6. In May of 2016, the development arm of Paradox Interactive released a brand new strategy title called Stellaris. The sci-fi 4X game thrust players into a galaxy full of mysteries and conflicts. Players could construct their own species and society and pit them against the unknown in a bid for galactic dominance using strategy, diplomacy, and conquest. Stellaris became a record breaking success for the indie company that has since put together multiple expansions for the game. With schedules being what they are, sometimes coordinating a full episode of The Best Games Period can be difficult. When we can't have a proper discussion, we will be breaking off to do these shorter mini-casts, Honorable Mentions, to talk about fringe games that we might not otherwise be able to talk about on a full episode. Outro music: 3D Pinball: Space Cadet 'Inter5tellar 5a5uke 5ever' by Sir Jordanius (http://ocremix.org/remix/OCR03132) You can download or listen to the podcast over on Soundcloud, our hosting site, and iTunes. A YouTube version is (sometimes) available as well, so you can watch what we are talking about while we talk about it! If you want to have your opinion heard on air, share your opinion in the comments, follow the show on Twitter, and participate in the weekly polls: @BestGamesPeriod New episodes of The Best Games Period will be released every Monday View full article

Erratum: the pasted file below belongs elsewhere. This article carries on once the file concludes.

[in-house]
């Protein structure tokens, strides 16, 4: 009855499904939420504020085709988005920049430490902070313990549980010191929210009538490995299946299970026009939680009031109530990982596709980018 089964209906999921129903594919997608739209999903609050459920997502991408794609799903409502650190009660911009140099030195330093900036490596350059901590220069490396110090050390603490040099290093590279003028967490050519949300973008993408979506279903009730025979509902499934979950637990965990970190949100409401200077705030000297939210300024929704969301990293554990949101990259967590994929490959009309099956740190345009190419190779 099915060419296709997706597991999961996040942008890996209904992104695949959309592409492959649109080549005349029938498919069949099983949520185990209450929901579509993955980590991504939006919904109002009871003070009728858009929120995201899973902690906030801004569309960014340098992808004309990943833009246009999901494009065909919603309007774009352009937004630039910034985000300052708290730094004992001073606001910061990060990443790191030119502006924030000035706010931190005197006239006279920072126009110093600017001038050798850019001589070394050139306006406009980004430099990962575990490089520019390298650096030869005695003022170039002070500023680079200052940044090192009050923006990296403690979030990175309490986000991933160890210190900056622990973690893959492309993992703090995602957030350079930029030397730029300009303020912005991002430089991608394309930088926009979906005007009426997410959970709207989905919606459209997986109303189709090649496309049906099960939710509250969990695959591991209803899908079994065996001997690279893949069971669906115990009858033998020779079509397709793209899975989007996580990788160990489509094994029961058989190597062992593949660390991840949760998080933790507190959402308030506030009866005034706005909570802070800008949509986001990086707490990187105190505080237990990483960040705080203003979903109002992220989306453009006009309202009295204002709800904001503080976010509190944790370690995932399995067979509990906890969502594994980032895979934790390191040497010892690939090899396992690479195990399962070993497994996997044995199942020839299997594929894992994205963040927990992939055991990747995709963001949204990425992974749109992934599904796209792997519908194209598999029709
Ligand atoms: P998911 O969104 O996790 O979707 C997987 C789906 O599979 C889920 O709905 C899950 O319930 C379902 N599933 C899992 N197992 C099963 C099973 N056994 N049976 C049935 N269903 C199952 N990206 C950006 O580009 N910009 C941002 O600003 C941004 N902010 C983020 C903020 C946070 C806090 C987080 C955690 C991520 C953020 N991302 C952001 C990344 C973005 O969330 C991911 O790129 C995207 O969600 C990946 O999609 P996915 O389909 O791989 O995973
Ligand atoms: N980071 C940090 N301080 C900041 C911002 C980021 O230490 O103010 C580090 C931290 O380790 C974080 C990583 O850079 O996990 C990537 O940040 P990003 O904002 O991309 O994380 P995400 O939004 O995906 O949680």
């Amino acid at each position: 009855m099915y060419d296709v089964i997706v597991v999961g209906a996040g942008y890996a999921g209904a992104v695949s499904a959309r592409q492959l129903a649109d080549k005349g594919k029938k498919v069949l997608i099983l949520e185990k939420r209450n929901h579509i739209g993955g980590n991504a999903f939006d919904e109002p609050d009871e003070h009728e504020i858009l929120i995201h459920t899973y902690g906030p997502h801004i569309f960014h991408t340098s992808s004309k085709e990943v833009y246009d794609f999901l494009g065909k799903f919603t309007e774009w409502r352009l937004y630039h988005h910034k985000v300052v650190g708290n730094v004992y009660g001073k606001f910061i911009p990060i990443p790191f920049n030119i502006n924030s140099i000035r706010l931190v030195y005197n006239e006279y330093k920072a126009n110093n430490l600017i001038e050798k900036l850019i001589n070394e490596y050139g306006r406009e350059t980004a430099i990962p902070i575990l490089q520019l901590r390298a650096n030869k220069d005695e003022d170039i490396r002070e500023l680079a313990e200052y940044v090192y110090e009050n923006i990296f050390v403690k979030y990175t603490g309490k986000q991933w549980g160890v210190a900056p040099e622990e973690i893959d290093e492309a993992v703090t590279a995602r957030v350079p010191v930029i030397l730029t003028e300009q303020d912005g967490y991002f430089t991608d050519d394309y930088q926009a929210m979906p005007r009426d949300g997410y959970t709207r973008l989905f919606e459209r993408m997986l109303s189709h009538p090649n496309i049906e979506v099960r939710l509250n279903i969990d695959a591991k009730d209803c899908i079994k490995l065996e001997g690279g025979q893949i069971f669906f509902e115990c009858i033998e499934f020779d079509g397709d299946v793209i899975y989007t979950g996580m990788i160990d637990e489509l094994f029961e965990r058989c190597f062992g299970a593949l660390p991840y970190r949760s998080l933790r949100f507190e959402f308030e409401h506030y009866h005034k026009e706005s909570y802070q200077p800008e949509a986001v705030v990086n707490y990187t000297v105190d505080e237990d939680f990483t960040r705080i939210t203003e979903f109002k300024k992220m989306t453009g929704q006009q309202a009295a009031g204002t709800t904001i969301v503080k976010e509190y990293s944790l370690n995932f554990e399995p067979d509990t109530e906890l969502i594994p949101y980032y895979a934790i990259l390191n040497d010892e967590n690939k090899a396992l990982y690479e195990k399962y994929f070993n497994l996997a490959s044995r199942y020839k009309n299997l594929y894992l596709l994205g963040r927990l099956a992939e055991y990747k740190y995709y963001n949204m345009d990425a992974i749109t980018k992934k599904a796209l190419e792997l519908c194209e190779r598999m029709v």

7. Jack Gardner

    Feature: Review: Stellaris